• Tejinder Singh – 1 Promoted Comment

    In this thread, please comment on the most important or glaring Establishment Clause issues that aren’t currently being addressed in the courts.

  • Joe Cocurullo – 0 Promoted Comments

    “These cases have been moving toward treating religion just like other forms of expression, speech, and association. But the equal treatment regime tends to under-appreciate Establishment Clause harms and under-protect free exercise value.”

    I have long felt that this is a problem and believe that some members of the Supreme Court tried to make free speech do too much work and in the process ignore that the 1A has various components, some of which work in conflict.

    Religion sometimes includes expression and illicit endorsement can include funding or other support of religious expression. It is not a 1A violation to hold that the government cannot endorse a specific prayer, even if the prayer is a form of speech.

    Yes, this means the government cannot specifically support religion as compared to political or social speech in certain contexts. The 1A makes religion different. NY can have a state book, not a state religion. Certain matters of religion, even speech related, is taken away from the state.

  • Richard Schragger – 3 Promoted Comments

    I have recently argued in a Texas Law Review article that the Establishment Clause is dramatically under-enforced in three ways: (1) the Court does not fully enforce the secular purpose prong of the Lemon test, and thus religiously-motivated lawmaking is permitted; (2) officials’ religion-endorsing rhetoric is allowed except in narrow contexts; and (3) religious-political alliances are simply not policed by the Supreme Court. In other words, the gap between the judicial establishment clause and the political establishment clause is significant. This does not mean that the Supreme Court should be more active in enforcing its stated doctrine; there are some good pragmatic and theoretical reasons why it does not attempt to do so. Nevertheless, the nonestablishment norm in the United States is substantially preserved not through judicial action but through politics. The Court’s pronouncements in this area are expressive for the most part, important to articulate values, but of limited import. The real action seems to take place away from the Court, in the political branches and in the ways that officials and political parties interact with religion and religious interest groups.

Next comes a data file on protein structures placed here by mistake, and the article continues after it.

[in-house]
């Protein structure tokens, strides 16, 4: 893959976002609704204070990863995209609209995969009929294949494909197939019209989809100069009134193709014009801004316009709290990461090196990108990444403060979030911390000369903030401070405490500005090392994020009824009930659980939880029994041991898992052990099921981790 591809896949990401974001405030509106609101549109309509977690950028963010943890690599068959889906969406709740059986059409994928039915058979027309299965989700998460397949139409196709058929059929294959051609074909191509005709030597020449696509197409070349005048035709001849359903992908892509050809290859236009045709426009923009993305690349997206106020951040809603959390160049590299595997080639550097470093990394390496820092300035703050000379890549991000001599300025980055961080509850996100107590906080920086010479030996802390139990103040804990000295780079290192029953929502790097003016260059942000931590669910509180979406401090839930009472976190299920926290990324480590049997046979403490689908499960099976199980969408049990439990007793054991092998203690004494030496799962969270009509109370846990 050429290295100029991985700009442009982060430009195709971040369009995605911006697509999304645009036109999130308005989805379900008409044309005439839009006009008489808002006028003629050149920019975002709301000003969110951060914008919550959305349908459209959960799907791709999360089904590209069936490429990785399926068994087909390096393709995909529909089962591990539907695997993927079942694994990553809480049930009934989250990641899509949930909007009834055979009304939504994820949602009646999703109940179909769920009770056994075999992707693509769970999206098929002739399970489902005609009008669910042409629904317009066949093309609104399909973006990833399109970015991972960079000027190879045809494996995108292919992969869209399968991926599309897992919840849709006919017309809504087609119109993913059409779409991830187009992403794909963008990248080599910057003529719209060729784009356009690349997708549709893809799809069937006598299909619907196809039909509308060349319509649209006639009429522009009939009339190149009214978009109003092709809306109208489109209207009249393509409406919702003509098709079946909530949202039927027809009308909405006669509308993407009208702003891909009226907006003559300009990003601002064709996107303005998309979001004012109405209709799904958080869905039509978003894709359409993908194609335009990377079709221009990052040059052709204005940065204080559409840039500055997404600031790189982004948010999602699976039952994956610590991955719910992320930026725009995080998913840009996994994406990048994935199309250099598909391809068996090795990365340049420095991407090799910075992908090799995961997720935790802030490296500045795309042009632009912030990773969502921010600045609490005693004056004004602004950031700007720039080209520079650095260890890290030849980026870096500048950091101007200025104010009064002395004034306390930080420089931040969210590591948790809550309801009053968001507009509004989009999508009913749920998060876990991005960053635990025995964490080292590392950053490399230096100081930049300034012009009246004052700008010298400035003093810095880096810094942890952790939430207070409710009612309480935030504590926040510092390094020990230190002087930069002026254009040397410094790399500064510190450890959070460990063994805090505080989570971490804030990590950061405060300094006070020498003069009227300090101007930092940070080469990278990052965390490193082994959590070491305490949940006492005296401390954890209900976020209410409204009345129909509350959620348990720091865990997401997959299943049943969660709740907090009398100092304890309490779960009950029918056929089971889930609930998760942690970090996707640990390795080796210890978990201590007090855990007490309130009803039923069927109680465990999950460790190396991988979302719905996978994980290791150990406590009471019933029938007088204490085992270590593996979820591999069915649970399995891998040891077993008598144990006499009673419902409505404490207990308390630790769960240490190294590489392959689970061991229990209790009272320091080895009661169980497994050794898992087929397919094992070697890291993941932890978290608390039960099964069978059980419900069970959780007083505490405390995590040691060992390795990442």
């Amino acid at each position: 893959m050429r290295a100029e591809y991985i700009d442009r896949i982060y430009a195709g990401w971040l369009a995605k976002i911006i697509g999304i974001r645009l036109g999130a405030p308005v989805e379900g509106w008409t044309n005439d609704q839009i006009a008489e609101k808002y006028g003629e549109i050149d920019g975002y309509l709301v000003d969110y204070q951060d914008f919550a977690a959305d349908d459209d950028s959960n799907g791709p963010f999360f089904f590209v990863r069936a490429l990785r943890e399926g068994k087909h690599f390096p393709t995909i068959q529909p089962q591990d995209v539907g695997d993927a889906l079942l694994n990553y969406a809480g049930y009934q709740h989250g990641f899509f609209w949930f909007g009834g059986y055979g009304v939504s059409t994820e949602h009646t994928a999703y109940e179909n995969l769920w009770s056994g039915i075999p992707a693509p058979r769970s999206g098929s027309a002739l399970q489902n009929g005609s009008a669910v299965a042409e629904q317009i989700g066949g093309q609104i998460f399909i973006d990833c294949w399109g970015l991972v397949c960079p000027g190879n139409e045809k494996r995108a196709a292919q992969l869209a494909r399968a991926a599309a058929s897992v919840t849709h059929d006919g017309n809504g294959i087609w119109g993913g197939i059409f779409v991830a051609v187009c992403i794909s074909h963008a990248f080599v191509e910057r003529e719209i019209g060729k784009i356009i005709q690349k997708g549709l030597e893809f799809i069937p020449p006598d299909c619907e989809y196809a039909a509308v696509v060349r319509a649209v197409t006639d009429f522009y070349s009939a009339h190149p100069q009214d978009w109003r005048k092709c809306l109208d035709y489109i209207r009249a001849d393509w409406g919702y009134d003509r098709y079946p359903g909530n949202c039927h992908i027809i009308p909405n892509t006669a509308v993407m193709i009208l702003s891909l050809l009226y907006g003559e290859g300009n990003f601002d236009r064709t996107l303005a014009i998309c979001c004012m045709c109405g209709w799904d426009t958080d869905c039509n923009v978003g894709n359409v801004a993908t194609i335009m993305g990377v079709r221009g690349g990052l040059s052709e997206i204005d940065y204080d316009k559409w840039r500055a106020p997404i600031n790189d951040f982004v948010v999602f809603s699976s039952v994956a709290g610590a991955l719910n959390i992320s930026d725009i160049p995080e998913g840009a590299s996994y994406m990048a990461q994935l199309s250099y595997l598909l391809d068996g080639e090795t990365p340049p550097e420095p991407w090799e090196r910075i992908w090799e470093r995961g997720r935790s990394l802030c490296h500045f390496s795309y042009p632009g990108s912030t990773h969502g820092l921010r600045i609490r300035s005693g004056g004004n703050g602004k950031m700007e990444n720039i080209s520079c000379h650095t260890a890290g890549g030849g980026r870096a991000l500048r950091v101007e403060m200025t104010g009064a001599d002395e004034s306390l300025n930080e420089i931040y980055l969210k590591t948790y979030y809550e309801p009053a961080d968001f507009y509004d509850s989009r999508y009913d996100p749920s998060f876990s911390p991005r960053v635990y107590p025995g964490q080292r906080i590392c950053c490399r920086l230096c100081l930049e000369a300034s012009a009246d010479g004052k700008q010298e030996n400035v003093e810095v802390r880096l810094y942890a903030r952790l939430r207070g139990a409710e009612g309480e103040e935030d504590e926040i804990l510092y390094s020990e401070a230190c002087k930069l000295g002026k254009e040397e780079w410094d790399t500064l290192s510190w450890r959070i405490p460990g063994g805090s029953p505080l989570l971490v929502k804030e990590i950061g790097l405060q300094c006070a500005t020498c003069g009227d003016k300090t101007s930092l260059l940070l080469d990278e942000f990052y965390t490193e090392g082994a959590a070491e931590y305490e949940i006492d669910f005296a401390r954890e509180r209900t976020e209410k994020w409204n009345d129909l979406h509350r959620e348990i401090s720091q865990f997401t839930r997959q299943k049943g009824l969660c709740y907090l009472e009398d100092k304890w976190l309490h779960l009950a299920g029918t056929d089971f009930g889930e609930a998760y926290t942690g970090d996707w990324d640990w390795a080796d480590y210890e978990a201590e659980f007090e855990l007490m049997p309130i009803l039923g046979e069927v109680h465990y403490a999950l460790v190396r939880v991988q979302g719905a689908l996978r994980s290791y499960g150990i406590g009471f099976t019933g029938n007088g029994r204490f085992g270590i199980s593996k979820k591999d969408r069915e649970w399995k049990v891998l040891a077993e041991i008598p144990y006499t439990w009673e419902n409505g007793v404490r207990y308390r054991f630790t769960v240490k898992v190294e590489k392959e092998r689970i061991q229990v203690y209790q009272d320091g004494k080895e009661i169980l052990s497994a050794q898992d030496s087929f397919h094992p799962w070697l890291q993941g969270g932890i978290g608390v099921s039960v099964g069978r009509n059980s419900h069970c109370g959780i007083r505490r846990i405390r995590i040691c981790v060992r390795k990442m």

• Bob Ritter – 0 Promoted Comments

    I imagine that it was a holiday party, probably not a Christmas party — meaning that the party was intended as general cheer rather than dedicated to Christianity. In this context, I would agree that the issue presented here is trivial.

    But the larger issue of the Court’s Establishment Clause jurisprudence is of great concern for two reasons. First, the Court’s decisions violate the first rule of law, namely predictability/consistency. And, second, a number of the Court’s decision violate the principle of religious neutrality — government may not prefer one religion over another, or religion over nonreligion (or the Court uses standing to refuse to hear EC violations altogether, e.g., Elk Grove Unified School District v. Newdow and Hein v. FFRF).

    Our nation is doomed to inconsistency, or should I say confusion, as long as the Court starts each session with a prayer (“… god save this honor Court”), uses bogus rationales for maintaining Christian domination (e.g. Van Orden v. Perry and Arizona Christian School Tuition Organization) and declines cert to bring government behavior back in line with the Constitution (e.g., Newdow v. Roberts).

Please login or register to participate in the discussion

Term Snapshot